In 2016 Maureen and I had enough frequent flyer points to ‘buy’ a business class ticket from Dubai to Kuala Lumpur. A quick phone call to Qatar Airlines in Doha and all was fixed, without any comment of ‘blackout’ dates, and the lady I spoke to apologised that they could not give me business class between Dubai and Doha, but they would upgrade us to first class without charge. The flight was just over an hour, but the focus on customer service left certain other airlines well behind.
It’s a toss up whether I prefer the new B 787 or the B 777 for space and comfort – both are very good.
Some of the passengers were weighed and some of us were not. The aircraft was small so every kilo was counted and the Western Samoans are known for their size.
The flight from Apia to Pago Pago in American Samoa was not long, about fifteen minutes, but it was still an international flight.
The baggage was stowed behind the last passenger.
Singapore Airlines has become the benchmark for a number of competitors and they are only one of the ten – five star airlines (March 2018).
ANA All Nippon
Garuda Indonesia – what a leap this airline has made from being banned in European skies to being one of the best airlines in the world.
Only one airline is not from the Middles East or Asia. There’s a message there for those airline CEOs who can read the future for western airlines.
The flying public judge each airline, and through airline customer feedback, via neutral Skytrax, they are rated.
I’d flown with SQ (code for Singapore Airlines) during their B707 period in the 1960’s when I was at sea.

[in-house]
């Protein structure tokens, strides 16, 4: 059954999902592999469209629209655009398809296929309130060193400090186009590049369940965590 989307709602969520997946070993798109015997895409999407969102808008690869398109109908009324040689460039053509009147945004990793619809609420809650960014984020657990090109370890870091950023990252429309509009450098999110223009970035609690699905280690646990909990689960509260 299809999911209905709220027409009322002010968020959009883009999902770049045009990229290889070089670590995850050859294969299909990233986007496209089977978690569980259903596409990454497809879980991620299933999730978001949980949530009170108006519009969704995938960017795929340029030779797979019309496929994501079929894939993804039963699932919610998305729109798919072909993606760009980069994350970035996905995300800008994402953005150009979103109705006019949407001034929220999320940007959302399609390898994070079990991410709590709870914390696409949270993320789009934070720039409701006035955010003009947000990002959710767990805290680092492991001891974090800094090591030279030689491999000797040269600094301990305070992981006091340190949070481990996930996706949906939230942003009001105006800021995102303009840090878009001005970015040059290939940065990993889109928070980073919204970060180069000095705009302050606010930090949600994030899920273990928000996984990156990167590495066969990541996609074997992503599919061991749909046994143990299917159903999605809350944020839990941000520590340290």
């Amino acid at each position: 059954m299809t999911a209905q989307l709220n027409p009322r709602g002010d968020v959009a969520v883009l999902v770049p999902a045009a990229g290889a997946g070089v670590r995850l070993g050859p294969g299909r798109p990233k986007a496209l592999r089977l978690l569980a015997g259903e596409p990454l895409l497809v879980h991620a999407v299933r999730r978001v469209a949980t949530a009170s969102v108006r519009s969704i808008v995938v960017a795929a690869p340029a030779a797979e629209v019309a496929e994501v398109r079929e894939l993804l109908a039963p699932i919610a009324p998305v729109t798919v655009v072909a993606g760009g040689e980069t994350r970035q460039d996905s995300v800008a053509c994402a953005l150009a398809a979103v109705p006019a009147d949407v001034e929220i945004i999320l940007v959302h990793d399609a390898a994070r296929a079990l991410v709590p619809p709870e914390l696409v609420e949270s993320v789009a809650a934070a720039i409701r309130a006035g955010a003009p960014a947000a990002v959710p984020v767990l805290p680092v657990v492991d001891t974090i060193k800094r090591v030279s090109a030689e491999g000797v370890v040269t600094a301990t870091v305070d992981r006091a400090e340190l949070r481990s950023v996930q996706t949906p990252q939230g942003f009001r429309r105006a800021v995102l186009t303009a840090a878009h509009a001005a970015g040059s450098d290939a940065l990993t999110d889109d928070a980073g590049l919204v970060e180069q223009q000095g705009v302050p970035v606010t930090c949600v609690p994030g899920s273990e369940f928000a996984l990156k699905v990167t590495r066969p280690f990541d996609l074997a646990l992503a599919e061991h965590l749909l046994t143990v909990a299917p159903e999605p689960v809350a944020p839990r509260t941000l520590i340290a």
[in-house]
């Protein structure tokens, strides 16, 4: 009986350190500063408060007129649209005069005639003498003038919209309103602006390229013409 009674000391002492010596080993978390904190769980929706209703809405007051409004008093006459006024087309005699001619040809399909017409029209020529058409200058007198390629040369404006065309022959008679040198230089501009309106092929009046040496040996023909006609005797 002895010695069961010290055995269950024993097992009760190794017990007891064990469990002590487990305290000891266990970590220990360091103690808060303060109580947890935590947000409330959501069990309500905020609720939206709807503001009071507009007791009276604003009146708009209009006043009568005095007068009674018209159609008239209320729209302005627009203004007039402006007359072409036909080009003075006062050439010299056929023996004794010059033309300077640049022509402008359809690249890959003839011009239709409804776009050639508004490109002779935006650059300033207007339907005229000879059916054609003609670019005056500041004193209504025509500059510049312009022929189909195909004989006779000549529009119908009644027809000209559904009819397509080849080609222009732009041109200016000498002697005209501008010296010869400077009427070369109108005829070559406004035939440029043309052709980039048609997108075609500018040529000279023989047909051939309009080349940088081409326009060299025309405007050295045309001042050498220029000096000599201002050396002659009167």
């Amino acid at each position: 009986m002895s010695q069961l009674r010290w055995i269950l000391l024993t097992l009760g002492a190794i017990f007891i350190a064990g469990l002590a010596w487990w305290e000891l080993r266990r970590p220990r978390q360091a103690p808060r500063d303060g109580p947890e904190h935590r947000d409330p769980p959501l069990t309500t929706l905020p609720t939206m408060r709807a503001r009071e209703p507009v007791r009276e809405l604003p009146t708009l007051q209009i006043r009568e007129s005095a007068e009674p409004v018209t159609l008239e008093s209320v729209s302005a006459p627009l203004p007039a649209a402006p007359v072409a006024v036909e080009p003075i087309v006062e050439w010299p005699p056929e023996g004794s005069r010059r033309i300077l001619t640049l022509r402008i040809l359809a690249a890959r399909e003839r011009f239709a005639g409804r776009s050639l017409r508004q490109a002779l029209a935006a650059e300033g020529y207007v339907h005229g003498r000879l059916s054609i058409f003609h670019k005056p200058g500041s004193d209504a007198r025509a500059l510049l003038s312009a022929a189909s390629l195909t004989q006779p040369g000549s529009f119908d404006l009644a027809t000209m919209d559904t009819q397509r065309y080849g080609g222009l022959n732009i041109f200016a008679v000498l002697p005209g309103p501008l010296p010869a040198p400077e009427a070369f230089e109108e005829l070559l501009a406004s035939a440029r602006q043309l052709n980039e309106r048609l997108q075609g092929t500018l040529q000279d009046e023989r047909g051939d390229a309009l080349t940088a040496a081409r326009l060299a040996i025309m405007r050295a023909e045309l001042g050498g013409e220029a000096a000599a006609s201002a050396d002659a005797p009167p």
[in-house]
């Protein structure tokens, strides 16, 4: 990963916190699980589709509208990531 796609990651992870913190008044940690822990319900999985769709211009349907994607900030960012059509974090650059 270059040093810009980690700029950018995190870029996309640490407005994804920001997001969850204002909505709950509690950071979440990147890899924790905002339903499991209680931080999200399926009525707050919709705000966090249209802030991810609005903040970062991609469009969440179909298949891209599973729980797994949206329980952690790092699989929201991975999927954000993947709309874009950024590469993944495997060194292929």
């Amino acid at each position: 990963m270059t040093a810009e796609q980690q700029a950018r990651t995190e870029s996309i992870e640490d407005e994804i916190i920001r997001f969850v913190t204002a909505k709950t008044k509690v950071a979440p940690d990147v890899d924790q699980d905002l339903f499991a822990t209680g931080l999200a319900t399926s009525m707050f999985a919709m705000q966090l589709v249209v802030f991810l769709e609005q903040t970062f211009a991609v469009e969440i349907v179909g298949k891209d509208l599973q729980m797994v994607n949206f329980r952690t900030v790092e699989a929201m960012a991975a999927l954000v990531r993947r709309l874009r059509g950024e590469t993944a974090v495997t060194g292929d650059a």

In 2007 eight of us planned a trip to Vietnam, so I checked the various discount airlines for a ‘good’ price. The actual discounted tickets were cheaper than the standard airlines, but after you added in various charges for meals, baggage handling, entertainment and a few drinks, I found that SQ basic economy fare was cheaper than the discount airlines with all their add-on bits, so we flew SQ to Vietnam.
Because we flew SQ, we decided to stay three nights on our way home in Singapore. This stopover entitled us to a discount off our hotel, plus we had a free bus tour of the island and discounts to various places of interest, just by showing our boarding pass from Vietnam to Singapore.
Sri Lankan Airlines (used to be called Air Lanka)
Flew a number time between Malaysia & Sri Lanka (Ceylon). Plenty of room in economy seating, and I did enjoy the food – always had a choice of fish or vegetables curry. I used to alternate between them because I love Sri Lanka curries.
Sun Flower Airlines – a mix of airlines.
In the 1980’s I used to visit a number of Pacific Islands (someone had to do it), and I flew from Sydney to Nauru, with Air Nauru, (B737) then on to Tarawa in Kiribati (again on Air Nauru’s B737, they only had one aircraft).
Kiribati used to be called Gilbert Islands, and then on to Funafuti the capital of Tuvalu (which used to be called Ellis Islands) via Air Marshall HS 748.
Each aircraft was getting smaller and smaller –
The picture below shows the Air Marshall HS 748, in which I flew from Tarawa to Funafuti. The green bit is the runway . . .